Accordingly, the following exclusion criteria explore potential sources of heterogeneity [14].
were also used: (1) reviews and (2) repeated or Publication bias was estimated using Eggers
overlapped publications. CKD defined as esti- regression asymmetry test [15]. A study of influ-
mated GFR <60 mL/minute/1.73 m2 or esti- ence analysis [16] was conducted to describe
mated GFR 60 ml/min/1.73 m2 with albumin- how robust the pooled estimator is to removal
uria. Measures of sodium intake included 24 of individual studies. An individual study is sus-
hour urine, food frequency questionnaire, and pected of excessive influence, if the point esti-
dietary recall or timed urine samples. mate of its omitted analysis lies outside the

20940 Int J Clin Exp Med 2015;8(11):20939-20945

Sodium intake with chronic kidney disease

Table 1. Characteristics of studies on sodium intake and chronic kidney disease risk
Duration Participants
Study, Age Mean Measures of Highest category of Quality
Country Study design of follow- Defined of CKD (No. of RR (95%CI)
year (SD) sodium intake sodium intake score
up cases)
Crews et United Cross-sectional NA CKD defined as estimated GFR <60 mL/ 2058 (1189) 48.2 (9.5) 24 hour food intake Sodium >1143 1.37 (0.70-2.70) 5
al. 2014 States minute/1.73 m2 information mg/1,000 kcal
Fan et al. United Prospective 6 years estimated by GFR and level of protein- 617 (159) 51.7 (12.4) 24 hour urine sodium 24-h urine sodium 0.97 (0.82-1.16) 7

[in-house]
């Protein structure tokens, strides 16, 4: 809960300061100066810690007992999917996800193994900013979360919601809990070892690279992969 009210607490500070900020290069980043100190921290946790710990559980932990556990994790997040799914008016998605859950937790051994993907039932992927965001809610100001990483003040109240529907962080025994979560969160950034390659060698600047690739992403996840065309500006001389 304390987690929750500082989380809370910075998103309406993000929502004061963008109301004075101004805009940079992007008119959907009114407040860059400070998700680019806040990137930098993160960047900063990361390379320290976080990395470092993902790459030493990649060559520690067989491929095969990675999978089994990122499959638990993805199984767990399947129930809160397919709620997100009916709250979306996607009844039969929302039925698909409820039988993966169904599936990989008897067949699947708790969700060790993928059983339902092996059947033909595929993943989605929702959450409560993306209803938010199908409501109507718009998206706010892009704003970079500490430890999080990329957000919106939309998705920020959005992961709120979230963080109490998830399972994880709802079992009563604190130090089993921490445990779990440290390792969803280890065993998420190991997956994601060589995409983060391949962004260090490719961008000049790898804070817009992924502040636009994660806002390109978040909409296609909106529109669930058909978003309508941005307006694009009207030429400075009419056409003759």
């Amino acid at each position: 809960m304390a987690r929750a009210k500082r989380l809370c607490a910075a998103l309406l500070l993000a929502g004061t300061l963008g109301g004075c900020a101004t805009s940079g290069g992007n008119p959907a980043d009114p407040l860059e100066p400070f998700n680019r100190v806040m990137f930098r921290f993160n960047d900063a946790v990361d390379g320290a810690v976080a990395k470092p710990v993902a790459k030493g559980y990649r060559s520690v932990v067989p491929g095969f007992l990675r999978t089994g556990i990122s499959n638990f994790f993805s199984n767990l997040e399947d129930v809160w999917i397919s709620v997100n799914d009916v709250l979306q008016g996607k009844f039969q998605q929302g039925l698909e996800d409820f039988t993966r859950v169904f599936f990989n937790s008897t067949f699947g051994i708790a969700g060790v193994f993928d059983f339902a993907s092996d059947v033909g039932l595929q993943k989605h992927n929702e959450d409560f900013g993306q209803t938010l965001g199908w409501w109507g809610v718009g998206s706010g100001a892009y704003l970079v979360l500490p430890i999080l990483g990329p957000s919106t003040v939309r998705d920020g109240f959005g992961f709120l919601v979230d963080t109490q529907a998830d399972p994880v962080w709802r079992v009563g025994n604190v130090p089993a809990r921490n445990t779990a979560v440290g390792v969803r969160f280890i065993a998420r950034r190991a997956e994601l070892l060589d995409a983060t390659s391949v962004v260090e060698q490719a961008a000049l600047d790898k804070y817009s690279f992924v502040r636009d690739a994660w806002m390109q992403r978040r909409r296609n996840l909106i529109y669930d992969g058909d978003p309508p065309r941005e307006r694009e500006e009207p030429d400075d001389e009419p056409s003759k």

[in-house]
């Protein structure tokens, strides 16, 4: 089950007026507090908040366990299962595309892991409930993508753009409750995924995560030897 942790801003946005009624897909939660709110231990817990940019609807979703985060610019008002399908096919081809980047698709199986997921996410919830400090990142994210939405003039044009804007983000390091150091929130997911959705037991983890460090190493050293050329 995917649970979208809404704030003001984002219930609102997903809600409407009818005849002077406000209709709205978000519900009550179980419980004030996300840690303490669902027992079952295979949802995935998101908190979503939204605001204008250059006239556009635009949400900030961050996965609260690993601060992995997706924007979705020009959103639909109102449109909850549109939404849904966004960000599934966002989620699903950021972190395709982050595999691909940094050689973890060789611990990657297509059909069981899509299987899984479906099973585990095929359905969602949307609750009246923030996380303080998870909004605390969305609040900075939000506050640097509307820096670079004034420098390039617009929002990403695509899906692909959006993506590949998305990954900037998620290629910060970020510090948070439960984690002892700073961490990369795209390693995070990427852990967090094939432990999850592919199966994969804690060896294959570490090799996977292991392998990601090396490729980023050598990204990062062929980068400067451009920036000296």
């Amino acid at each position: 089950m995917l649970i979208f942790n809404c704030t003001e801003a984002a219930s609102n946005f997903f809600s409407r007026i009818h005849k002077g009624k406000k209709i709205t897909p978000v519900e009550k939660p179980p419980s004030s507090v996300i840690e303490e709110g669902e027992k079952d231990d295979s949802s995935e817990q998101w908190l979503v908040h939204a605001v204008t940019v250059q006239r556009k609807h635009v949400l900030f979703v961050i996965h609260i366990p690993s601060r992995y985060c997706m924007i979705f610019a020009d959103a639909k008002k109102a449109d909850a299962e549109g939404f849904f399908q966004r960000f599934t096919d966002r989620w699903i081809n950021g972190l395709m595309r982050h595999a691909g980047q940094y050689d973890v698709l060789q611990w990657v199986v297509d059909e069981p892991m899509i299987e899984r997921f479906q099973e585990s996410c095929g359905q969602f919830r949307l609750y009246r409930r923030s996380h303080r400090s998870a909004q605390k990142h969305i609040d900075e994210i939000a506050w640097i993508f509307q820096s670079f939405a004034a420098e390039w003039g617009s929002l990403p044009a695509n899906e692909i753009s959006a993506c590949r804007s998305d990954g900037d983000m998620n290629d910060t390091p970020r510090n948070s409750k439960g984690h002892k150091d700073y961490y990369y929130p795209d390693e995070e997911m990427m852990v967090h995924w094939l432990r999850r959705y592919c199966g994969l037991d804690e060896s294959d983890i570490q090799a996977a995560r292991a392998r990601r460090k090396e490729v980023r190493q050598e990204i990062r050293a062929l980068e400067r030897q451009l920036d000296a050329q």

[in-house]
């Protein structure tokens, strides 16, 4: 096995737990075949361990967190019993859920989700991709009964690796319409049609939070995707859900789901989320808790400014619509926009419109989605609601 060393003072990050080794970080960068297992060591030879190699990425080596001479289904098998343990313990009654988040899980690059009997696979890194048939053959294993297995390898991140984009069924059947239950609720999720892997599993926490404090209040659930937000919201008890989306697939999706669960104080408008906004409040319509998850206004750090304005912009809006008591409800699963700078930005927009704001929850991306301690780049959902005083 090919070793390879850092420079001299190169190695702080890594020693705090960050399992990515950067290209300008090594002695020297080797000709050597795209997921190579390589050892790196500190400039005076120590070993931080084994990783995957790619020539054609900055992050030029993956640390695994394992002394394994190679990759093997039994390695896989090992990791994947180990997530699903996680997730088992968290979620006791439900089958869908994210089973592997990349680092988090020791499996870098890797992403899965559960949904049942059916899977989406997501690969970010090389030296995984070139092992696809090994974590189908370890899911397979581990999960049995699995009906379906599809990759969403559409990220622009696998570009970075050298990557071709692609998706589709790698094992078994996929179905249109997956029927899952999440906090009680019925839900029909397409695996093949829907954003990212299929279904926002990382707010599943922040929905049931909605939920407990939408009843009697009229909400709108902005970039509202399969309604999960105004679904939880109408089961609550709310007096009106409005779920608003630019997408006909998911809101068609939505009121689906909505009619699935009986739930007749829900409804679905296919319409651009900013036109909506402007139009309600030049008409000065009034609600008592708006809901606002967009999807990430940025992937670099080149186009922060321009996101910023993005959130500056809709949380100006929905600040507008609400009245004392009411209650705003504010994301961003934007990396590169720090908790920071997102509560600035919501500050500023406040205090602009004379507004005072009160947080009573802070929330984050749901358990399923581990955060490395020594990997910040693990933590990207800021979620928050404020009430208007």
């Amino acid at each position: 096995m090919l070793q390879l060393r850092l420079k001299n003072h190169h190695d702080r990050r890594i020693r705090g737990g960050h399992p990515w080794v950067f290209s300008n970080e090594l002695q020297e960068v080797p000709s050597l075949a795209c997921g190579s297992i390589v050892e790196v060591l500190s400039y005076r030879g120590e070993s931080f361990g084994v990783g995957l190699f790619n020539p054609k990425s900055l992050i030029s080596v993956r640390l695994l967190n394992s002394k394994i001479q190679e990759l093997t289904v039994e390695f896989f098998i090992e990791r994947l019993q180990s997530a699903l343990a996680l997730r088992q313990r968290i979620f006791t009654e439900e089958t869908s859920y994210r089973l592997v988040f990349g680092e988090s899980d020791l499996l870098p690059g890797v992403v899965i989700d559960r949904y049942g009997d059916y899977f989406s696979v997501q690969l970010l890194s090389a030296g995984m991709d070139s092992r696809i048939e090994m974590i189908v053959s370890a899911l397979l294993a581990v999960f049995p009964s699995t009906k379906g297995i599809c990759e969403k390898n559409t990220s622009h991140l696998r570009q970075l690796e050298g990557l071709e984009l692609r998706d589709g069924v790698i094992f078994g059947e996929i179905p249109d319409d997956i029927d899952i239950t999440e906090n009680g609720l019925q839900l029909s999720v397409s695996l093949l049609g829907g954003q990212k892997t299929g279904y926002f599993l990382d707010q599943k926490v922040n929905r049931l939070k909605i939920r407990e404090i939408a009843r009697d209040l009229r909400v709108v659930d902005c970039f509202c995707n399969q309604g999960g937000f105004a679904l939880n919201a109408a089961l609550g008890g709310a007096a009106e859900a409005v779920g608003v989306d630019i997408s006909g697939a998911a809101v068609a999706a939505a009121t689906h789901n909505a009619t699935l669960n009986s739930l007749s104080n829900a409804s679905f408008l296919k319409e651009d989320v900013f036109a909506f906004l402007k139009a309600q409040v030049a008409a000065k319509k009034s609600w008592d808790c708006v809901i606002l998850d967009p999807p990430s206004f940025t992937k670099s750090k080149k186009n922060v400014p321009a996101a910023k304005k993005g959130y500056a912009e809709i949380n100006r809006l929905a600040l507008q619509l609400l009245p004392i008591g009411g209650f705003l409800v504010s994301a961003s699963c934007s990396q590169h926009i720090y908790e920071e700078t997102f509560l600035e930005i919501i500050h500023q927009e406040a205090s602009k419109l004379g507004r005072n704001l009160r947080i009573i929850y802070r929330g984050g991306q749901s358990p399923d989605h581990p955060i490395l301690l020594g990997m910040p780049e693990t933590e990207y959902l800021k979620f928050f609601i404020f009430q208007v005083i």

2014 States uria was 3 g/day
Humalda Netherlands Prospective 8.5 years CKD defined as estimated GFR <60 mL/ 241 (75) 50.7 24 hour urine sodium 24-h urinary Na/ 1.37 (0.96-1.96) 8
et al. 2014 minute/1.73 m2 (10.5) creatinine: 153
Koo et al. Korea Cross-sectional NA CKD was defined as 24-hr urine protein 1363 (400) 48.8 24 hour urine sodium 24 UNa 90 mEq/day 2.44 (1.25-4.77) 6
2014 150 mg/day (proteinuria) or more and/ (15.0)
or estimated GFR < 60 mL/min/1.73 m2
McQuarrie United Prospective 8.5 years CKD defined as estimated GFR <60 mL/ 488 (154) 51.1 (16.8) 24 hour urine sodium 24-h urinary Na/ 1.03 (0.99-1.06) 7
et al. 2014 Kingdom minute/1.73 m2 creatinine: 160
Nerbass et Brazil Prospective 4 years CKD defined as estimated GFR <60 mL/ 1733 (1039) 72.9 (9.0) 24 hour urine sodium Na intake >100 1.35 (1.02-1.79) 8
al. 2014 minute/1.73 m2 mmol/day
Ortega et Spain Prospective 11 months CKD defined as estimated GFR <60 mL/ 120 (72) 68 (15) 24 hour urine sodium 24 UNa 138 mEq/l 1.04 (1.01-1.09) 7
al. 2014 minute/1.73 m2
Sharma et United Cross-sectional NA CKD defined as estimated GFR <60 mL/ 31507 (2333) 45.0 (0.4) 24 hour recall and Sodium Intake >4267 0.79 (0.66-0.96) 6
al. 2013 States minute/1.73 m2 or estimated GFR 60 evaluated in quartiles mg/day
ml/min/1.73 m2 with albuminuria.
Thomas et Finland Prospective 10 years estimated GFR and log albumin excre- 2807 (217) 39 (12) 24 hour urine sodium Na intake >104.6 2.15 (1.49-3.11) 8
al. 2011 tion rate mmol/day
Abbreviations: CI=confidence interval; RR=relative risk; GFR= glomerular filtration rate; Na= not available.

Table 2. Summary risk estimates of the association between sodium intake and chronic kidney disease risk